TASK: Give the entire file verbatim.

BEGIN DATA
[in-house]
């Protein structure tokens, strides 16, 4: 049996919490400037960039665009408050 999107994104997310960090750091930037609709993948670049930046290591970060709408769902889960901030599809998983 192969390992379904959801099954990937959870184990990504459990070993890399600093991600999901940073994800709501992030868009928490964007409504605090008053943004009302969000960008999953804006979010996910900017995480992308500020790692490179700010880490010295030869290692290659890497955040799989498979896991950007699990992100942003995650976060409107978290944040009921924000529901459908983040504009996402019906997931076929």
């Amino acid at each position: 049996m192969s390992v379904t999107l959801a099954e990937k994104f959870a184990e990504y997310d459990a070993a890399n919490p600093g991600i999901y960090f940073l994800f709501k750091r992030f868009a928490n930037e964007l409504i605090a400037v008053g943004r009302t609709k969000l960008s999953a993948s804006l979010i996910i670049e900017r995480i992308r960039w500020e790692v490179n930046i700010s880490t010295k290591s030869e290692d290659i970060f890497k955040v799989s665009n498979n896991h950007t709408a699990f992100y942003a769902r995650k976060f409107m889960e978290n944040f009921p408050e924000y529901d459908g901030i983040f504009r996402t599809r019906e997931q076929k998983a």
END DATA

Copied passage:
[in-house]
């Protein structure tokens, strides 16, 4: 049996919490400037960039665009408050 999107994104997310960090750091930037609709993948670049930046290591970060709408769902889960901030599809998983 192969390992379904959801099954990937959870184990990504459990070993890399600093991600999901940073994800709501992030868009928490964007409504605090008053943004009302969000960008999953804006979010996910900017995480992308500020790692490179700010880490010295030869290692290659890497955040799989498979896991950007699990992100942003995650976060409107978290944040009921924000529901459908983040504009996402019906997931076929």
């Amino acid at each position: 049996m192969s390992v379904t999107l959801a099954e990937k994104f959870a184990e990504y997310d459990a070993a890399n919490p600093g991600i999901y960090f940073l994800f709501k750091r992030f868009a928490n930037e964007l409504i605090a400037v008053g943004r009302t609709k969000l960008s999953a993948s804006l979010i996910i670049e900017r995480i992308r960039w500020e790692v490179n930046i700010s880490t010295k290591s030869e290692d290659i970060f890497k955040v799989s665009n498979n896991h950007t709408a699990f992100y942003a769902r995650k976060f409107m889960e978290n944040f009921p408050e924000y529901d459908g901030i983040f504009r996402t599809r019906e997931q076929k998983a």